CORPUS CHRISTI, Texas — It was in late February when management at Cimmaron Estates Senior Apartments began asking residents to leave their apartments due to a lack of power and water from a brutal winter storm.
Since then, dozens of Cimmaron residents have since been staying at the TownePlace Suites along South Padre Island Drive.
Residents can check a website for updates, but said they feel as if they're not being heard.
"That’s the worst part," said Cimmaron resident Judy Feris. " (It's) not knowing where are you going or what you’re going to do or how long you have (until something changes.) — and for the people who don’t have transportation and don’t know how they’re going to get around, let alone have a home — that's tough."
But as residents are now getting the green light to move back into the facility in phases as early as Thursday, a local church has been throwing a pizza party for the seniors temporarily staying at the TownePlace Suites every Wednesday since they were displaced.
"We just began devising some way that would be kind of a morale booster for them," said St. Mark's Episcopal Reverend John Hardie. "It just seemed natural to me to come and help them make this unhappy situation into more of an adventure so they had something to look forward to."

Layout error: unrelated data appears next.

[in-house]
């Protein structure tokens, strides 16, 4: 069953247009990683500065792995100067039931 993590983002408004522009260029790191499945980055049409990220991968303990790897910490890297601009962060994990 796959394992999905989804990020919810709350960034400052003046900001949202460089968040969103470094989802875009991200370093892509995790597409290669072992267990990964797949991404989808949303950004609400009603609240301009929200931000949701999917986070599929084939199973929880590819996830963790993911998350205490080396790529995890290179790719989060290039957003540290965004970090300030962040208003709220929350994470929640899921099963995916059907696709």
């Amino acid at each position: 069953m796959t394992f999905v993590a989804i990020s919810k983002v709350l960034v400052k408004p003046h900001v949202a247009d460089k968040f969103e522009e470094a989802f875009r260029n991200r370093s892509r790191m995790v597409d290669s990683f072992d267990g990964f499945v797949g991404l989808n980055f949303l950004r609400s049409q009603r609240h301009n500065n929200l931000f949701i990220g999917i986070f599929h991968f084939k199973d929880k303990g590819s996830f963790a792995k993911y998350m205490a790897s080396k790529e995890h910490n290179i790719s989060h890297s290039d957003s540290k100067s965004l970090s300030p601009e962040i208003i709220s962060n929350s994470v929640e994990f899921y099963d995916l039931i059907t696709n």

Hardie sang and played guitar. Whether it was "Take Me Home, Country Roads," or religious classics, a hard-hit community was able to relax.
"Singing, music — it softens everybody up a little bit," he said. "It changes our mood. ... (And it helps them) realize that somebody’s there."
The gathering is held at the hotel's lobby and lasts about an hour, but it's been giving residents the opportunity to connect.
"I have real bad asthma and COPD, so I don’t get out — and I have fibromyalgia so it’s hard for me to move around," said resident Linda Rivera. "But down here, I met some of my neighbors, that I didn’t even know from the other floors."
"I've fallen in love with all of them," Nan Gray, another resident added.
Until residents staying at the hotel are able to move back into their apartments, Hardie said he and his church will continue to make an appearance every Wednesday evening.
"When you say to somebody, I’m your neighbor, in your mind and we’re supposed to love each other," he said. "(When) people are in a serious, displaced situation like this, you have to keep coming back — there’s no real relationship if you don’t follow through and so, I told them we were going to be here as long as they were, we'll be coming to this hotel once a week as long as they were here and that’s a promise — and we intend to keep it."
Hardie said the efforts of the Salvation Army have been monumental in assisting residents.
Donations can be made specifically for the assistance of Cimarron residents through their website or by mail. The nonprofit's address is 521 Josephine St.